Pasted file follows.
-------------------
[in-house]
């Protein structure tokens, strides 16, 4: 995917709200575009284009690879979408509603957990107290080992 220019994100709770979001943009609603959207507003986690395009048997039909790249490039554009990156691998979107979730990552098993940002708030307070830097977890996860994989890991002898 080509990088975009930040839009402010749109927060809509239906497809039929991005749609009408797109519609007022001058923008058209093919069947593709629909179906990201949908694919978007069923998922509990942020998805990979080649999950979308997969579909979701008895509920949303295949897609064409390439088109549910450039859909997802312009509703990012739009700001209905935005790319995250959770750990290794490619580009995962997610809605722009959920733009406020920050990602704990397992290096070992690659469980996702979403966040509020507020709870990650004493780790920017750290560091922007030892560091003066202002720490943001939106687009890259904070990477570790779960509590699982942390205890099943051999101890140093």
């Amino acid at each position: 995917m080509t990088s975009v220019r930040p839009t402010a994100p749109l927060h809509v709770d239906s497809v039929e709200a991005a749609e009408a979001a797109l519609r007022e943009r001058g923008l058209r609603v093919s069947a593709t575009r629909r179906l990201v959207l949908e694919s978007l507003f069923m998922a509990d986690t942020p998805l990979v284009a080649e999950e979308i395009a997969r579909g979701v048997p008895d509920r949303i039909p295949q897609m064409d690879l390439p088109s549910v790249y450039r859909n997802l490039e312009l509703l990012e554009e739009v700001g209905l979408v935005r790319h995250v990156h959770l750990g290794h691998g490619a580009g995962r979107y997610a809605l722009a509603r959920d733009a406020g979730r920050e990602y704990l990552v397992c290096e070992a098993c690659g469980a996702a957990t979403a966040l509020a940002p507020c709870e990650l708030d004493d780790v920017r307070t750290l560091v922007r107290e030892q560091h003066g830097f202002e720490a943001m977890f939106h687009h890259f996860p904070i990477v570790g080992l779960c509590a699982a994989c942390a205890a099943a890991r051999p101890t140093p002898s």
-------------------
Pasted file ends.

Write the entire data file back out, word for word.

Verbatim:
[in-house]
């Protein structure tokens, strides 16, 4: 995917709200575009284009690879979408509603957990107290080992 220019994100709770979001943009609603959207507003986690395009048997039909790249490039554009990156691998979107979730990552098993940002708030307070830097977890996860994989890991002898 080509990088975009930040839009402010749109927060809509239906497809039929991005749609009408797109519609007022001058923008058209093919069947593709629909179906990201949908694919978007069923998922509990942020998805990979080649999950979308997969579909979701008895509920949303295949897609064409390439088109549910450039859909997802312009509703990012739009700001209905935005790319995250959770750990290794490619580009995962997610809605722009959920733009406020920050990602704990397992290096070992690659469980996702979403966040509020507020709870990650004493780790920017750290560091922007030892560091003066202002720490943001939106687009890259904070990477570790779960509590699982942390205890099943051999101890140093």
């Amino acid at each position: 995917m080509t990088s975009v220019r930040p839009t402010a994100p749109l927060h809509v709770d239906s497809v039929e709200a991005a749609e009408a979001a797109l519609r007022e943009r001058g923008l058209r609603v093919s069947a593709t575009r629909r179906l990201v959207l949908e694919s978007l507003f069923m998922a509990d986690t942020p998805l990979v284009a080649e999950e979308i395009a997969r579909g979701v048997p008895d509920r949303i039909p295949q897609m064409d690879l390439p088109s549910v790249y450039r859909n997802l490039e312009l509703l990012e554009e739009v700001g209905l979408v935005r790319h995250v990156h959770l750990g290794h691998g490619a580009g995962r979107y997610a809605l722009a509603r959920d733009a406020g979730r920050e990602y704990l990552v397992c290096e070992a098993c690659g469980a996702a957990t979403a966040l509020a940002p507020c709870e990650l708030d004493d780790v920017r307070t750290l560091v922007r107290e030892q560091h003066g830097f202002e720490a943001m977890f939106h687009h890259f996860p904070i990477v570790g080992l779960c509590a699982a994989c942390a205890a099943a890991r051999p101890t140093p002898s």